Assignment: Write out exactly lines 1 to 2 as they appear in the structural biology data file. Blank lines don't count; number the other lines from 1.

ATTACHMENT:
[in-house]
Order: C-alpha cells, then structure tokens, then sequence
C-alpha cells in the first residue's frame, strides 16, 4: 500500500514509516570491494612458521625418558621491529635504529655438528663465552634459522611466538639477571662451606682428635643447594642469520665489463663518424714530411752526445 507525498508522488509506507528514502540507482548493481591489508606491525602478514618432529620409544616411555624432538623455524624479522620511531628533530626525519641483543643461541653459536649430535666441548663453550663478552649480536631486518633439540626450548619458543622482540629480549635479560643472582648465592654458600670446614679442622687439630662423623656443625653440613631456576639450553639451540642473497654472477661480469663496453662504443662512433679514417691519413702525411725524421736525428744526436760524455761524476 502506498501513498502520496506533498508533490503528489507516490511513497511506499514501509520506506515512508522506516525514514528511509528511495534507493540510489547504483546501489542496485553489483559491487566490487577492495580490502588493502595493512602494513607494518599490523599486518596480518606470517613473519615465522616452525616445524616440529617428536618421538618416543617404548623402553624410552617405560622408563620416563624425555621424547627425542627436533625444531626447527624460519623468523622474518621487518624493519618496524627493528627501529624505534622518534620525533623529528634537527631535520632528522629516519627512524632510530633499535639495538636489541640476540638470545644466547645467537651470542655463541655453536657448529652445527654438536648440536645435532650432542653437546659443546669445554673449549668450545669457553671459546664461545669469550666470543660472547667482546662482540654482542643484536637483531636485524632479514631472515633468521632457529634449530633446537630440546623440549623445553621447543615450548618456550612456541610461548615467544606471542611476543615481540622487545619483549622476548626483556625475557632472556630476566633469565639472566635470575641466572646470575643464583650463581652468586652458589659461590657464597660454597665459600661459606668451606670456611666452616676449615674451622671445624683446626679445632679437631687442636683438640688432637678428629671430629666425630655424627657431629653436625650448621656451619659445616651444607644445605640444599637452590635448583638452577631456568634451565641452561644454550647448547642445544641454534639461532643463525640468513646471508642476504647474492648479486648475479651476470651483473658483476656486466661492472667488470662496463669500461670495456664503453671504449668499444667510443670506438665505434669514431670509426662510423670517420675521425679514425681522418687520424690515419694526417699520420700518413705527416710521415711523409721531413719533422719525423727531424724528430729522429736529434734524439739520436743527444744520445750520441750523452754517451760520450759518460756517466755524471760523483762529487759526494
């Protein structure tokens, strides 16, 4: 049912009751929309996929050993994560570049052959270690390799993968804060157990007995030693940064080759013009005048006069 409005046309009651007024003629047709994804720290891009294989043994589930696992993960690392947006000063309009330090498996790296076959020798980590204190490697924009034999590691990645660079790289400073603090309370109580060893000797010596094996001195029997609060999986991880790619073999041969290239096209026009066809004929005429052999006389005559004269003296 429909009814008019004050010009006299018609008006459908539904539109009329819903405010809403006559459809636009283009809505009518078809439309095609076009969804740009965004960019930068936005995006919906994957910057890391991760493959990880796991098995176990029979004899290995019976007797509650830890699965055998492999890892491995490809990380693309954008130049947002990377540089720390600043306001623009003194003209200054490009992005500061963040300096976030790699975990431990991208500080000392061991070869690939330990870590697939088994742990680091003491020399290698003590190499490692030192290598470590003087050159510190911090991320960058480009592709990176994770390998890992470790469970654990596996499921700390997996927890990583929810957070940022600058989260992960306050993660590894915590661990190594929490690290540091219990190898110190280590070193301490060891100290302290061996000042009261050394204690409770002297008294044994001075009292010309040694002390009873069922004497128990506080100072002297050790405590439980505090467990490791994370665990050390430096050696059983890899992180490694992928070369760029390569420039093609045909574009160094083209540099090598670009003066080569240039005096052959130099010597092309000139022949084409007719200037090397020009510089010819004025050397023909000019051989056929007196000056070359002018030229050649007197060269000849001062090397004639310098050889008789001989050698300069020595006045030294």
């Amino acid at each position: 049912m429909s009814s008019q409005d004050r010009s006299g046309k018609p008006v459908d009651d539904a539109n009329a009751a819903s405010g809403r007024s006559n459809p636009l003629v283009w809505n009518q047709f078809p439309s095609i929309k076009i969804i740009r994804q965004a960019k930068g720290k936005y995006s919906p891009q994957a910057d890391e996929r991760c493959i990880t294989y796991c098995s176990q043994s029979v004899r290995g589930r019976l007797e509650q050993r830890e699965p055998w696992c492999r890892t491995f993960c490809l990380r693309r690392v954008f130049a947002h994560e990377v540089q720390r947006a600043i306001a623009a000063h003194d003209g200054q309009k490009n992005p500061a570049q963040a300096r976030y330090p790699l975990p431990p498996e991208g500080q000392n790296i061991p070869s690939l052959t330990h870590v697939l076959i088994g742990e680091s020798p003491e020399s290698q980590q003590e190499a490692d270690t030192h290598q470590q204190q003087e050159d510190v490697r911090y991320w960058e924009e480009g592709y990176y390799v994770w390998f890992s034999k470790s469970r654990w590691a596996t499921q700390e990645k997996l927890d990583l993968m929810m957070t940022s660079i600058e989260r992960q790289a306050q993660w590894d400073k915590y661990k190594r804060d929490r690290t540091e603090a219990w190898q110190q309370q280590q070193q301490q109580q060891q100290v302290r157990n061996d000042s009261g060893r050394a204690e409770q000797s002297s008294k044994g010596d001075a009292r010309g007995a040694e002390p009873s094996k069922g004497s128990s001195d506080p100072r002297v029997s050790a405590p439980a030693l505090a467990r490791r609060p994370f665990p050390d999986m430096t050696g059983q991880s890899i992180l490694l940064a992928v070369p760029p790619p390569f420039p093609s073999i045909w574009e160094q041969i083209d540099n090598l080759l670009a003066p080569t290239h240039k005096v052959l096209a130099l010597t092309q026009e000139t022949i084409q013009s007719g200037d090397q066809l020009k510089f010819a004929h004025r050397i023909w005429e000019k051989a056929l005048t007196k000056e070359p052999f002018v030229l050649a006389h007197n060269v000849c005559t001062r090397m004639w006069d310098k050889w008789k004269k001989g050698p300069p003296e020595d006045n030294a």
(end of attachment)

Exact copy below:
[in-house]
Order: C-alpha cells, then structure tokens, then sequence